Chapter IV. Ugogo, and the Wilderness of Mgunda Mkhali
At last, after thousands of difficulties much like those I encountered in Uzaramo, the hongo was settled by a payment of one kisutu, one dubani, four yards bendera, four yards kiniki, and three yards merikani. The wazir then thought he would do some business on his own account, and commenced work by presenting me with a pot of ghee and flour, saying at the same time "empty words did not show true love," and hoping that I would prove mine by making some slight return. To get rid of the animal I gave him the full value of his present in cloth, which he no sooner pocketed than he had the audacity to accuse Grant of sacrilege for having shot a lizard on a holy stone, and demanded four cloths to pay atonement for this offence against the "church." As yet, he said, the chief was not aware of the damage done, and it was well he was not; for he would himself, if I only paid him the four cloths, settle matters quietly, otherwise there would be no knowing what demands might be made on my cloth. It was necessary to get up hot temper, else there was no knowing how far he would go; so I returned him his presents, and told the sheikh, instead of giving four, to fling six cloths in his face, and tell him that the holy-stone story was merely a humbug, and I would take care no more white men ever came to see him again.
Some Wanyamuezi porters, who had been left sick here by former caravans, now wished to take service with me as far as Kaze; but the Wagogo, hearing of their desire, frightened them off it. A report also at this time was brought to us, that a caravan had just arrived at our last ground, having come up from Whindi, direct by the line of the Wami river, in its upper course called Mukondokua, without crossing a single hill all the way; I therefore sent three men to see if they had any porters to spare, as it was said they had; but the three men, although they left their bows and arrows behind, never came back.
Another mule died to-day. This was perplexing indeed, but to stop longer was useless; so we pushed forward as best we could to a pond at the western end of the district where we found a party of Makua sportsmen who had just killed an elephant. They had lived in Ugogo one year and a half, and had killed in all seventeen elephants; half the tusks of which, as well as some portion of the flesh, they gave to Magomba for the privilege of residing there. There were many antelopes there, some of which both Grant and I shot for the good of the pot, and he also killed a crocute hyena. From the pond we went on to the middle of a large jungle, and bivouacked for the night in a shower of rain, the second of the season.
During a fierce downpour of rain, the porters all quivering and quaking with cold, we at length emerged from the jungle, and entered the prettiest spot in Ugogo - the populous district of Usekhe - where little hills and huge columns of granite crop out. Here we halted.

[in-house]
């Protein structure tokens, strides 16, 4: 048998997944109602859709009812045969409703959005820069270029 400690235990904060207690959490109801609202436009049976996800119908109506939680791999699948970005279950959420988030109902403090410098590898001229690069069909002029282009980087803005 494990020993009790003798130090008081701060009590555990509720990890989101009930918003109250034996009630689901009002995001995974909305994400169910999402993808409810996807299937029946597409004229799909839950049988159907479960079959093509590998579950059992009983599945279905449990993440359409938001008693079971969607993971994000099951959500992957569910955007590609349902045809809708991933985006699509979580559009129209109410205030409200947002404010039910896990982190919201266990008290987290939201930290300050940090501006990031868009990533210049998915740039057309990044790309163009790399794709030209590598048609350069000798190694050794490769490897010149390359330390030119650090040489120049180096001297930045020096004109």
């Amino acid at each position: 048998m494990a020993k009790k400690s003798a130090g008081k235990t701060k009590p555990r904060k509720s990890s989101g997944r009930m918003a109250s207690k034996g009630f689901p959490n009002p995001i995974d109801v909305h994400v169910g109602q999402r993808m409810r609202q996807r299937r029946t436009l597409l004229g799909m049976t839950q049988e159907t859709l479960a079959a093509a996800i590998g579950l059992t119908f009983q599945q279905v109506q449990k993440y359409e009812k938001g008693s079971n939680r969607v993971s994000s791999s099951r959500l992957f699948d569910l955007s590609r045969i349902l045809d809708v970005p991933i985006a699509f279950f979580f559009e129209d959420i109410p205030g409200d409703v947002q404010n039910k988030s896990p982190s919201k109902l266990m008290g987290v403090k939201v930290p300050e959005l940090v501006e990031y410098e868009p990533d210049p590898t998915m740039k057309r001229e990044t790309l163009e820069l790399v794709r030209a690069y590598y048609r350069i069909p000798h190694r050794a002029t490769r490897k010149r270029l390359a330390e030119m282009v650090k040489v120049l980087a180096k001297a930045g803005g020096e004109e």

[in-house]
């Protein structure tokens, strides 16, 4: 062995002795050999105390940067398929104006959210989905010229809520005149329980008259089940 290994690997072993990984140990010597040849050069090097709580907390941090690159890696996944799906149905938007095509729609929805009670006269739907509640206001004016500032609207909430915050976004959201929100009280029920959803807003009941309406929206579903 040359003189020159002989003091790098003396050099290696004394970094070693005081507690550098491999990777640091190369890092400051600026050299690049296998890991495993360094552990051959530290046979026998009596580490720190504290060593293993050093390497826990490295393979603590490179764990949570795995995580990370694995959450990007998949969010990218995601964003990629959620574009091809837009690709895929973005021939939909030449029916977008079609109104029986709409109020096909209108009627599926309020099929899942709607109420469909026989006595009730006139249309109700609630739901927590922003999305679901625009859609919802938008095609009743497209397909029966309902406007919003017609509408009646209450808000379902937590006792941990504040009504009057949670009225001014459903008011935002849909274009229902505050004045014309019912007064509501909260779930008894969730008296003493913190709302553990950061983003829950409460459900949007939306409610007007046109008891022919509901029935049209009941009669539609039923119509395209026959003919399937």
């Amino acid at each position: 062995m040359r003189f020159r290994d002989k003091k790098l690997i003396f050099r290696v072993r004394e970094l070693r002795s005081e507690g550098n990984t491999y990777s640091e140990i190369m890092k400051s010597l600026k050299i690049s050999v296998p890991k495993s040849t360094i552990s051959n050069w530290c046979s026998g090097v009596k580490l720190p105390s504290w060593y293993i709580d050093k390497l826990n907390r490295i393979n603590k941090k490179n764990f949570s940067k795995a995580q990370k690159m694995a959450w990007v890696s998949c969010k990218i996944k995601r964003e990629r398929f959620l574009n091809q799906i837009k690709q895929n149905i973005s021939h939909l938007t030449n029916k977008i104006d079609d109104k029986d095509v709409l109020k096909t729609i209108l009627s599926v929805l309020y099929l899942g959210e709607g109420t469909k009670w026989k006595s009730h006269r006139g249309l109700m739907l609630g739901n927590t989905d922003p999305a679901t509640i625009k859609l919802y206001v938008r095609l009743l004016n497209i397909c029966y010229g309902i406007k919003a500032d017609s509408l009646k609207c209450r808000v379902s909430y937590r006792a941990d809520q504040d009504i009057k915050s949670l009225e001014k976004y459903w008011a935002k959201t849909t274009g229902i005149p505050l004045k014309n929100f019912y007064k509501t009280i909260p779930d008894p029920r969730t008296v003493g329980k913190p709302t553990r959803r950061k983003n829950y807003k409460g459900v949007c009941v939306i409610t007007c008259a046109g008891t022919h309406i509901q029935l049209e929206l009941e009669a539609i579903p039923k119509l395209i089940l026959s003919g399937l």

Next day came the hongo business, which was settled by paying one dubani, one kitambi, one msutu, four yards merikani, and two yards kiniki; but whilst we were doing it eight porters ran away, and four fresh ones were engaged (Wanyamuezi) who had run away from Kanyenye.
With one more march from this we reached the last district in Ugogo, Khoko. Here the whole of the inhabitants turned out to oppose us, imagining we had come there to revenge the Arab, Mohinna, because the Wagogo attacked him a year ago, plundered his camp, and drove him back to Kaze, for having shot their old chief "Short-legs." They, however, no sooner found out who we were than they allowed us to pass on, and encamp in the outskirts of the Mgunda Mkhali wilderness. To this position in the bush I strongly objected, on the plea that guns could be best used against arrows in the open; but none would go out in the field, maintaining that the Wagogo would fear to attack us so far from their villages, as we now were, lest we might cut them off in their retreat.
Hori Hori was now chief in Short-leg's stead, and affected to be much pleased that we were English, and not Arabs. He told us we might, he thought, be able to recruit all the men that we were in want of, as many Wanyanuezi who had been left there sick wished to go to their homes; and I would only, in addition to their wages, have to pay their "hotel bills" to the Wagogo. This, of course, I was ready to do, though I knew the Wanyamuezi had paid for themselves, as is usual, by their work in the fields of their hosts. Still, as I should be depriving these of hands, I could scarcely expect to get off for less than the value of a slave for each, and told Sheikh said to look out for some men at once, whilst at the same time he laid in provisions of grain to last us eight days in the wilderness, and settle the hongo.
For this triple business, I allowed three days, during which time, always eager to shoot something, either for science or the pot, I killed a bicornis rhinoceros, at a distance of five paces only, with my small 40-gauge Lancaster, as the beast stood quietly feeding in the bush; and I also shot a bitch fox of the genus Octocyon lalandii, whose ill-omened cry often alarms the natives by forewarning them of danger. This was rather tame sport; but next day I had better fun.